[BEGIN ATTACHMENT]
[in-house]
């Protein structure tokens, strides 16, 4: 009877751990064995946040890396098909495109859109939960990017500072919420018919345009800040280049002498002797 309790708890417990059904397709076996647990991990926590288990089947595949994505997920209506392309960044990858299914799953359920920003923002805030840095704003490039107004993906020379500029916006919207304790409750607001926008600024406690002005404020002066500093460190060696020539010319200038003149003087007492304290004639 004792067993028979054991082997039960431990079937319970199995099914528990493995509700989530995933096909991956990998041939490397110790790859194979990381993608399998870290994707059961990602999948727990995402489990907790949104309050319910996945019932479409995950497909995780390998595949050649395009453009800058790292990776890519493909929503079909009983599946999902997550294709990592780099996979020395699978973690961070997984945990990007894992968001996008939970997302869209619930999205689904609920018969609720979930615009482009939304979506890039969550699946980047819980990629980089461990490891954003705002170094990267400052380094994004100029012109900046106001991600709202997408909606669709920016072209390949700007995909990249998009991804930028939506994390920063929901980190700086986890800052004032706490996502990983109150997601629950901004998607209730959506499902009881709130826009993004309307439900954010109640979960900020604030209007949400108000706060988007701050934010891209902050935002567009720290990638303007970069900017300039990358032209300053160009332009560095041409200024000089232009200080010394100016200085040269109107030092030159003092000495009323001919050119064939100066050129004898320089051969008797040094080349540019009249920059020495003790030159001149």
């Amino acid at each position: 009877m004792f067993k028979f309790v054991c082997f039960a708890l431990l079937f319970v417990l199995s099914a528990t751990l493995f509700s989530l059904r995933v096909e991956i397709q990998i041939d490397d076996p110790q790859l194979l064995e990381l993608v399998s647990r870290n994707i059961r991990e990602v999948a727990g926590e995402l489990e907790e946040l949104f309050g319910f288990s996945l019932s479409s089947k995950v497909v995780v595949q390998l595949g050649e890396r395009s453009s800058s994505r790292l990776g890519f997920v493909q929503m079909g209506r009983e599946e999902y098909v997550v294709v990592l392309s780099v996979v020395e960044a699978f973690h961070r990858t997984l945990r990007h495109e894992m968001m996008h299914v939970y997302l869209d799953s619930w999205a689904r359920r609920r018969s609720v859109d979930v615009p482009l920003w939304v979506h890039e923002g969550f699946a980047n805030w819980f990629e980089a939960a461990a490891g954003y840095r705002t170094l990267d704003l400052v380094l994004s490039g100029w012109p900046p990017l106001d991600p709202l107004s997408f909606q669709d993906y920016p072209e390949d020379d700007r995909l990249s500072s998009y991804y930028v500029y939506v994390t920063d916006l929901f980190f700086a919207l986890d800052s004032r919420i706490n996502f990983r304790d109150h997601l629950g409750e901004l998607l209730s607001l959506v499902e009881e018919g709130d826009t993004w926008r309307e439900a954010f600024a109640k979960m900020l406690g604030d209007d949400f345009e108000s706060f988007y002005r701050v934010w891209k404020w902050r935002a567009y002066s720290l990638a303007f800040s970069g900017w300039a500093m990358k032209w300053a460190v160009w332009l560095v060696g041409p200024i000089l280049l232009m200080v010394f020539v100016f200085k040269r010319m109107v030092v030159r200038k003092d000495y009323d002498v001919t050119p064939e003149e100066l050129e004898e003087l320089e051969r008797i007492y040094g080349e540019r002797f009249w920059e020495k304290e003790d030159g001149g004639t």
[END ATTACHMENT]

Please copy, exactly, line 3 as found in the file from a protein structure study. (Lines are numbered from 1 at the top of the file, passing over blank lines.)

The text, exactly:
């Amino acid at each position: 009877m004792f067993k028979f309790v054991c082997f039960a708890l431990l079937f319970v417990l199995s099914a528990t751990l493995f509700s989530l059904r995933v096909e991956i397709q990998i041939d490397d076996p110790q790859l194979l064995e990381l993608v399998s647990r870290n994707i059961r991990e990602v999948a727990g926590e995402l489990e907790e946040l949104f309050g319910f288990s996945l019932s479409s089947k995950v497909v995780v595949q390998l595949g050649e890396r395009s453009s800058s994505r790292l990776g890519f997920v493909q929503m079909g209506r009983e599946e999902y098909v997550v294709v990592l392309s780099v996979v020395e960044a699978f973690h961070r990858t997984l945990r990007h495109e894992m968001m996008h299914v939970y997302l869209d799953s619930w999205a689904r359920r609920r018969s609720v859109d979930v615009p482009l920003w939304v979506h890039e923002g969550f699946a980047n805030w819980f990629e980089a939960a461990a490891g954003y840095r705002t170094l990267d704003l400052v380094l994004s490039g100029w012109p900046p990017l106001d991600p709202l107004s997408f909606q669709d993906y920016p072209e390949d020379d700007r995909l990249s500072s998009y991804y930028v500029y939506v994390t920063d916006l929901f980190f700086a919207l986890d800052s004032r919420i706490n996502f990983r304790d109150h997601l629950g409750e901004l998607l209730s607001l959506v499902e009881e018919g709130d826009t993004w926008r309307e439900a954010f600024a109640k979960m900020l406690g604030d209007d949400f345009e108000s706060f988007y002005r701050v934010w891209k404020w902050r935002a567009y002066s720290l990638a303007f800040s970069g900017w300039a500093m990358k032209w300053a460190v160009w332009l560095v060696g041409p200024i000089l280049l232009m200080v010394f020539v100016f200085k040269r010319m109107v030092v030159r200038k003092d000495y009323d002498v001919t050119p064939e003149e100066l050129e004898e003087l320089e051969r008797i007492y040094g080349e540019r002797f009249w920059e020495k304290e003790d030159g001149g004639t």